There were few new pledges in President Cyril Ramaphosa’s fifth State of the Nation Address on Thursday evening.
“This evening, we stand here not to make promises but to report on progress in the implementation of the recovery plan and the priority actions we must now take to restore growth and create jobs,” he said at the start of his speech, which was mostly focused on how government was making headway with previous initiatives.
Still, there were a couple of new announcements:
R350 grant extended
The Special Covid-19 Grant of R350 has been extended by a further three months.
“This has proven to be an effective and efficient short-term measure to reduce the immediate impact on the livelihoods of poor South Africans,” Ramaphosa
The R350 grants, formally known as Social Relief of Distress (SRD) payments, are paid to unemployed people who receive no other state support. The grant was originally supposed to end in October, and was then extended to end-January.
TERS now ending in March
The Unemployment Insurance Fund’s Covid-19 the Temporary Employer/Employee Relief Scheme (TERS). benefit has been extended to 15 March 2021 – for those sectors that have not been able to operate.
To date, more than R57 billion in wage support has been paid to over 4.5 million workers through the TERS scheme.
But there has been major problems with Ters, due to technical issues as well as fraudulent payments.
500,000 Johnson & Johnson vaccines in the next four weeks
The first batch, of 80,000 J&J doses, will arrive in the country next week – part of the first shipment of a total of 500,000 Johnson & Johnson vaccines which will land in the next four weeks. The vaccines will be used to vaccinate health and other frontline workers.
Pfizer has committed 20 million vaccine doses commencing with deliveries at the end of the first quarter.
New anti-corruption body
As part of a National Anti-Corruption Strategy, Ramaphosa said that a new council with members from different sectors will be appointed soon.
Licensing change for small power generators
Easing the licensing requirements for new embedded generation projects – these are small scale producers of power, including office buildings – could unlock up to 5,000 megawatts of additional capacity and help to ease the impact of load shedding, said Ramaphosa.
“We will therefore amend Schedule 2 of the Electricity Regulation Act within the next three months to increase the licensing threshold for embedded generation.”
The Department of Mineral Resources and Energy will also soon be announcing the successful bids for 2,000 megawatts of emergency power. In the coming weeks a request for proposals for 2,600 megawatts from wind and solar energy as part of Bid Window 5 will be issued, followed by another bid window in August 2021.
Eskom wants a coal partner
Eskom will be looking to partner with investors to repurpose and repower part of its coal fleet, Ramaphosa said.
New critical skills list imminent
Ramaphosa said that a revised list of critical skills will be published for public comment by the Department of Home Affairs within a week.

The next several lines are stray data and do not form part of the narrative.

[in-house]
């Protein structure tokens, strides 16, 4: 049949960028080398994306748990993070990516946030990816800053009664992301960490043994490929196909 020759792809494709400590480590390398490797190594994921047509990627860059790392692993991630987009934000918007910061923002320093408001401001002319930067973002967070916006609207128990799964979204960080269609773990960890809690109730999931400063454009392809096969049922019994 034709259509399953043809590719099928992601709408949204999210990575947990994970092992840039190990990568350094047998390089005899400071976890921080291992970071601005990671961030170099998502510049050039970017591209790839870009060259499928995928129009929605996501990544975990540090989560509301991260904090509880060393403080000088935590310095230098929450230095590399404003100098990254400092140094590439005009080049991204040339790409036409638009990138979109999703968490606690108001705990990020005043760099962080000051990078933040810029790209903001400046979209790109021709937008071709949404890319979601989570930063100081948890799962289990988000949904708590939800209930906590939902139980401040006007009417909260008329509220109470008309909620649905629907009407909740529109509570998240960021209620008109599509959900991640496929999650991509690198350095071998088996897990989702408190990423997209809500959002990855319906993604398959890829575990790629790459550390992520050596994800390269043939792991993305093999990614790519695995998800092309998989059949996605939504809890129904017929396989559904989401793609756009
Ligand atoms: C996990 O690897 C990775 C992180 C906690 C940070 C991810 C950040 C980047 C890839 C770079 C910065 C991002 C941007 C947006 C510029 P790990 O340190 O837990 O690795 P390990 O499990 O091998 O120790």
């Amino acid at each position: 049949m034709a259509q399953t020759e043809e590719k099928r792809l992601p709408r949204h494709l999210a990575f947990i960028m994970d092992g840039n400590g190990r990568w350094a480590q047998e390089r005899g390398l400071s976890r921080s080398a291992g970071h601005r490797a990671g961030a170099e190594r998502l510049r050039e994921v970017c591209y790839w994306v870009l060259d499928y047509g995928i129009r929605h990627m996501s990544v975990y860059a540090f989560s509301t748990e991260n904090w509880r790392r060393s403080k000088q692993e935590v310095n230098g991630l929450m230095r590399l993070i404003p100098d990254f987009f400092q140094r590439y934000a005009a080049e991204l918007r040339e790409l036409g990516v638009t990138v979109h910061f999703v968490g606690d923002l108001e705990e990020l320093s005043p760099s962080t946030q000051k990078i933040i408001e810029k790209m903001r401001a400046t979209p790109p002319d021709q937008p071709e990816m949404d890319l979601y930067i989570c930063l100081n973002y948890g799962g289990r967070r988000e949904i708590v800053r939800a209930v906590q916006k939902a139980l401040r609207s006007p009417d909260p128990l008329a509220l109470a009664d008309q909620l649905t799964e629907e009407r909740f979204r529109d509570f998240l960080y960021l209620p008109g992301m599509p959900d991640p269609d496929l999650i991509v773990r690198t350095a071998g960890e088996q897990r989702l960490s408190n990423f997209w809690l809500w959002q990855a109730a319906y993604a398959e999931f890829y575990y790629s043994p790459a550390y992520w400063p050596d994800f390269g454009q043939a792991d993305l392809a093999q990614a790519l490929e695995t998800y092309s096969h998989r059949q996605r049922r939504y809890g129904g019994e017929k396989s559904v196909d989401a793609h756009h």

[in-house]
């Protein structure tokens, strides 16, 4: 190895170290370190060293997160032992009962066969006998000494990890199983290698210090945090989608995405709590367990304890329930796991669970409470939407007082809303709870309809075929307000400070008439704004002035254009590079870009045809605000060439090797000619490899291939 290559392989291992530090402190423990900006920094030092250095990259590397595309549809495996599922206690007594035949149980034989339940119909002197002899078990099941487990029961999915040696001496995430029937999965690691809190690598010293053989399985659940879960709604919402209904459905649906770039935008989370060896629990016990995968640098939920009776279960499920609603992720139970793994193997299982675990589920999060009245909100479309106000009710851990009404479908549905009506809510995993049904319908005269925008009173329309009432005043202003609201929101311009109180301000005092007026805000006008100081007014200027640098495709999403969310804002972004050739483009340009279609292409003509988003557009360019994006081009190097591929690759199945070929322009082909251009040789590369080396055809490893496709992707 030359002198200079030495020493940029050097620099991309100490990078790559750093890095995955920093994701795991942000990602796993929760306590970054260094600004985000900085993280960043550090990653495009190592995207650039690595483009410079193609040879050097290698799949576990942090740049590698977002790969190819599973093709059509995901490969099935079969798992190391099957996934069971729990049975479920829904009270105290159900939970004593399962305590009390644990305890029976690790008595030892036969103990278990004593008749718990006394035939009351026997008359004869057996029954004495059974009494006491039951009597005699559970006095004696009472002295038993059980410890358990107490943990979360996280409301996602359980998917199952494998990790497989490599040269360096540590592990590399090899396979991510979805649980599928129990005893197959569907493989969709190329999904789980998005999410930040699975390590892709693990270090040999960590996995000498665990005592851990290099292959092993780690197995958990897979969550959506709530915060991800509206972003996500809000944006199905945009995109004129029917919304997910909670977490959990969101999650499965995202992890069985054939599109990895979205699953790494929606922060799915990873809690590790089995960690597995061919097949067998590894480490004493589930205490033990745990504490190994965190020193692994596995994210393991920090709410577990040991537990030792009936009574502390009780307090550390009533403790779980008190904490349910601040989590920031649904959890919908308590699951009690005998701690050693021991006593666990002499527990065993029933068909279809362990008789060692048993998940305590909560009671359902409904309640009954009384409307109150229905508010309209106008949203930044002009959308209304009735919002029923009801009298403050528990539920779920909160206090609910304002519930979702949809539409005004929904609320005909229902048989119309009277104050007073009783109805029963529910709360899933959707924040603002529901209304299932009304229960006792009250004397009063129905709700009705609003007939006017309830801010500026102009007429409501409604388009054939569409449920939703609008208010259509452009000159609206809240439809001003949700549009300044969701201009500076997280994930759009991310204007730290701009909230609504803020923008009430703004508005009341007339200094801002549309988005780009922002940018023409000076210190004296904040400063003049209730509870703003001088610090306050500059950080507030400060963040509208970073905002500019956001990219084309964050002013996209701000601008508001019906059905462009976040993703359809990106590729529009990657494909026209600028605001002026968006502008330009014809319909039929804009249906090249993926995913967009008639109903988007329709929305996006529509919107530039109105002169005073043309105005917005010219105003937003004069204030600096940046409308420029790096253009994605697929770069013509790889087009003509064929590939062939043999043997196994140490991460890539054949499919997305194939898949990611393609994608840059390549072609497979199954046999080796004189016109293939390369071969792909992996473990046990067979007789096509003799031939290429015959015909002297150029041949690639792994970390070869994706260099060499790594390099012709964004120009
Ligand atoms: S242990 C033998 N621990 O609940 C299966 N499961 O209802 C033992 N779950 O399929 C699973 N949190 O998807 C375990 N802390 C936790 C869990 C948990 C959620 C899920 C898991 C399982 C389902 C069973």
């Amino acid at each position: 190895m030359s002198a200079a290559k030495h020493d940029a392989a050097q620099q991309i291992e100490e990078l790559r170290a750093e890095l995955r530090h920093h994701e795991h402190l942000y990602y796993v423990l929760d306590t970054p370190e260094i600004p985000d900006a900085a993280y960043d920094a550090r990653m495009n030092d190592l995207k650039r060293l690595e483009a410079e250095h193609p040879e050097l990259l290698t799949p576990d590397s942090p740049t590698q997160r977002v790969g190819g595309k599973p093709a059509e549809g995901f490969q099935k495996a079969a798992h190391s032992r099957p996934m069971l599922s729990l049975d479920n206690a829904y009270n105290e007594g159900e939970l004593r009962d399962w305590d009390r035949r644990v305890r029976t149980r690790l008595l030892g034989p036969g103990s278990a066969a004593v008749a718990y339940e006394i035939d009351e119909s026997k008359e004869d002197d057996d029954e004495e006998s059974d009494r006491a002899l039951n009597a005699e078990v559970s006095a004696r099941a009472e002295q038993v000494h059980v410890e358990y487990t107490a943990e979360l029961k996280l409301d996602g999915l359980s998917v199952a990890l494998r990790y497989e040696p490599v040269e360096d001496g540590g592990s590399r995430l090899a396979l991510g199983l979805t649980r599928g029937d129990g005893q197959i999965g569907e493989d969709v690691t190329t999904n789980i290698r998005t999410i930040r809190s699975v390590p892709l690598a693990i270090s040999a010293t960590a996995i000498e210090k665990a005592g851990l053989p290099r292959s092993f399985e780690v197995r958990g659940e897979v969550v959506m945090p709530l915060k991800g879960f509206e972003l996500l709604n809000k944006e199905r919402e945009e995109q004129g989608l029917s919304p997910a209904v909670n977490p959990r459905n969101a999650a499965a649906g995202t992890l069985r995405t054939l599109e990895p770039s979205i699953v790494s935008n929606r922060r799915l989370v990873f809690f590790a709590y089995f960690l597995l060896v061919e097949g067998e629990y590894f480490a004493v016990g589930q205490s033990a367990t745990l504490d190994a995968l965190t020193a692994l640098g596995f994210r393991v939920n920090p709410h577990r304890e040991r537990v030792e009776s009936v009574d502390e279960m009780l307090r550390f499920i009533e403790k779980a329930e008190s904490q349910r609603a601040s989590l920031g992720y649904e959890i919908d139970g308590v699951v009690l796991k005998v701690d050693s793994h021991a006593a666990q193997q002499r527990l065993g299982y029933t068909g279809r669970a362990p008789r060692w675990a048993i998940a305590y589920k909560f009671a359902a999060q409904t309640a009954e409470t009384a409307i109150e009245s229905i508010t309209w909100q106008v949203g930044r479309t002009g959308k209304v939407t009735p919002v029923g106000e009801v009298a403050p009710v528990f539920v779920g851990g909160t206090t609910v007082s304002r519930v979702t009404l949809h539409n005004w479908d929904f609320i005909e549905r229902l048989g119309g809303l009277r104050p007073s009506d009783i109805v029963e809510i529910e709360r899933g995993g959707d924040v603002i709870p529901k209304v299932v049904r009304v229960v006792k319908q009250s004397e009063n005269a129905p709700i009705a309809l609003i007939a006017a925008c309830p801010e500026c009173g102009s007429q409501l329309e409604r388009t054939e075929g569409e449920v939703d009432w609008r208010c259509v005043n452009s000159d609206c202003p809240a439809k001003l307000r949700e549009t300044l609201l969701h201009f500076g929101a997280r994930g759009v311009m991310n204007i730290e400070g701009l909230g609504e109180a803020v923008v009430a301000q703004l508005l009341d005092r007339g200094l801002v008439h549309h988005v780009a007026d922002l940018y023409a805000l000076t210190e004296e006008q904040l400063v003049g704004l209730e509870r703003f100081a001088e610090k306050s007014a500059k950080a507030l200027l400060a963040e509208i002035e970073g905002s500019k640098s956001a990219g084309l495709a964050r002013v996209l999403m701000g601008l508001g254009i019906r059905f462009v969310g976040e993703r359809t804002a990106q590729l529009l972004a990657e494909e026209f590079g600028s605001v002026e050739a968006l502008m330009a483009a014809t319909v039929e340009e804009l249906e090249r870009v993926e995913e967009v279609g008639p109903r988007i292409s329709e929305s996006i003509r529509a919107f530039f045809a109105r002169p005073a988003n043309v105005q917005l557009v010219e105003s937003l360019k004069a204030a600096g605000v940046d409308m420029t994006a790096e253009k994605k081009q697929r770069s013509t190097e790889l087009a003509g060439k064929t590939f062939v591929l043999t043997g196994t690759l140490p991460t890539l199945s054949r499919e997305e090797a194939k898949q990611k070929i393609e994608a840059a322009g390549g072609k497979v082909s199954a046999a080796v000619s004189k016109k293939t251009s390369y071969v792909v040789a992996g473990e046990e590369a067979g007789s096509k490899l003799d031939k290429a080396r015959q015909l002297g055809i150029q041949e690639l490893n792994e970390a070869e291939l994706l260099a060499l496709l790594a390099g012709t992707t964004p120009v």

Foreigners who have the skills required in South Africa will get easier access to working visas.
Analogue TV transmitters will be switched off from March
“After many delays, we will begin the phased switch-off of our analogue TV transmitters from next month. It is anticipated that this process, which will be done province-by-province, will be completed by the end of March 2022,” Ramaphosa said.
In South Africa, mobile spectrum is limited because television broadcasting is still hogging frequencies – because a move from the analogue TV system to digital terrestrial television has been delayed for half a decade.
Mobile operators have long blamed the lack of spectrum for South Africa’s high data prices.
Land and Agrarian Reform Agency coming soon
During the course of the next financial year, government will establish a Land and Agrarian Reform Agency to fast-track land reform.
To date, government has redistributed over 5 million hectares of land, totalling around 5,500 farms, to more than 300,000 beneficiaries. This is in addition to the land restitution process, which has benefited over two million land claimants and resulted in the transfer of around 2.7 million hectares.
For most of his speech, Ramaphosa detailed progress made on announcements made in previous years.
This included an update on pledges made as part of Ramaphosa’s investment conferences, which now total R773 billion. Companies have already invested R183 billion as part of these pledges.
He also said that South Africa is now producing an additional one million chickens a year after the implementation of the poultry master plan, which saw the industry investing R800 million to upgrade production. The sugar master plan – which included a commitment from large users of sugar to procure at least 80% of their sugar needs from local growers – also saw a rise in local production and a decline in imported sugar.
“Support for black small-scale [sugar]farmers is being stepped up, with a large beverage producer committing to expand their procurement sharply,” Ramaphosa said.
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